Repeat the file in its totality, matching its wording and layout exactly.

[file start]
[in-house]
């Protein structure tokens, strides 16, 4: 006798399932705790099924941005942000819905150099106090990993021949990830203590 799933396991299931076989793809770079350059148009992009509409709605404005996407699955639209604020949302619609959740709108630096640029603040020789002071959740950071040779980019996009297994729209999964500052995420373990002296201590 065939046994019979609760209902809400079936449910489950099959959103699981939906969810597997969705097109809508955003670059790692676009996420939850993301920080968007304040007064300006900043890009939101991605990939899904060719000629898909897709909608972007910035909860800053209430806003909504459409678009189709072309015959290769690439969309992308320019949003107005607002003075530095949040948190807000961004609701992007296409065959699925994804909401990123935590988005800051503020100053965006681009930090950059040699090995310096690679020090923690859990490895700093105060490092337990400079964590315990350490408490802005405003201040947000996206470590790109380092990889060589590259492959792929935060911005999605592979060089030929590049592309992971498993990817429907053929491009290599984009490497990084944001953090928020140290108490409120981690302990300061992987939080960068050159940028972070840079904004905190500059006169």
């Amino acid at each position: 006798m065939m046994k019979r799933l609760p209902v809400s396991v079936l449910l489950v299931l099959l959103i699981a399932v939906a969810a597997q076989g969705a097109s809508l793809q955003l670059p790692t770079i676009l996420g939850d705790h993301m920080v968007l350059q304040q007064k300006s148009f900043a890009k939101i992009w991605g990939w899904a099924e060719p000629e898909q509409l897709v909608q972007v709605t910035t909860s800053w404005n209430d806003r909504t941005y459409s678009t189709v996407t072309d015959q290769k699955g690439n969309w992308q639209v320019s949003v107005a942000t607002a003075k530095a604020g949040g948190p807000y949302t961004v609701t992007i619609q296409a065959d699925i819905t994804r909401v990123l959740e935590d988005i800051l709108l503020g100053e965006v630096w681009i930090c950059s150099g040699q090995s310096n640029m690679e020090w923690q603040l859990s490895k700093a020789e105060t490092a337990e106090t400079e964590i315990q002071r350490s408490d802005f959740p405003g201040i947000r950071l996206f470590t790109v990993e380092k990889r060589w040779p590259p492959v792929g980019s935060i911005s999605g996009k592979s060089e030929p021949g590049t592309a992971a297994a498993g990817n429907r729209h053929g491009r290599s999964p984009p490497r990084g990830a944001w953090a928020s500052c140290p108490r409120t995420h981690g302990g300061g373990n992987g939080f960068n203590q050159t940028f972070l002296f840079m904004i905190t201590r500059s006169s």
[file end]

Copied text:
[in-house]
């Protein structure tokens, strides 16, 4: 006798399932705790099924941005942000819905150099106090990993021949990830203590 799933396991299931076989793809770079350059148009992009509409709605404005996407699955639209604020949302619609959740709108630096640029603040020789002071959740950071040779980019996009297994729209999964500052995420373990002296201590 065939046994019979609760209902809400079936449910489950099959959103699981939906969810597997969705097109809508955003670059790692676009996420939850993301920080968007304040007064300006900043890009939101991605990939899904060719000629898909897709909608972007910035909860800053209430806003909504459409678009189709072309015959290769690439969309992308320019949003107005607002003075530095949040948190807000961004609701992007296409065959699925994804909401990123935590988005800051503020100053965006681009930090950059040699090995310096690679020090923690859990490895700093105060490092337990400079964590315990350490408490802005405003201040947000996206470590790109380092990889060589590259492959792929935060911005999605592979060089030929590049592309992971498993990817429907053929491009290599984009490497990084944001953090928020140290108490409120981690302990300061992987939080960068050159940028972070840079904004905190500059006169």
């Amino acid at each position: 006798m065939m046994k019979r799933l609760p209902v809400s396991v079936l449910l489950v299931l099959l959103i699981a399932v939906a969810a597997q076989g969705a097109s809508l793809q955003l670059p790692t770079i676009l996420g939850d705790h993301m920080v968007l350059q304040q007064k300006s148009f900043a890009k939101i992009w991605g990939w899904a099924e060719p000629e898909q509409l897709v909608q972007v709605t910035t909860s800053w404005n209430d806003r909504t941005y459409s678009t189709v996407t072309d015959q290769k699955g690439n969309w992308q639209v320019s949003v107005a942000t607002a003075k530095a604020g949040g948190p807000y949302t961004v609701t992007i619609q296409a065959d699925i819905t994804r909401v990123l959740e935590d988005i800051l709108l503020g100053e965006v630096w681009i930090c950059s150099g040699q090995s310096n640029m690679e020090w923690q603040l859990s490895k700093a020789e105060t490092a337990e106090t400079e964590i315990q002071r350490s408490d802005f959740p405003g201040i947000r950071l996206f470590t790109v990993e380092k990889r060589w040779p590259p492959v792929g980019s935060i911005s999605g996009k592979s060089e030929p021949g590049t592309a992971a297994a498993g990817n429907r729209h053929g491009r290599s999964p984009p490497r990084g990830a944001w953090a928020s500052c140290p108490r409120t995420h981690g302990g300061g373990n992987g939080f960068n203590q050159t940028f972070l002296f840079m904004i905190t201590r500059s006169s």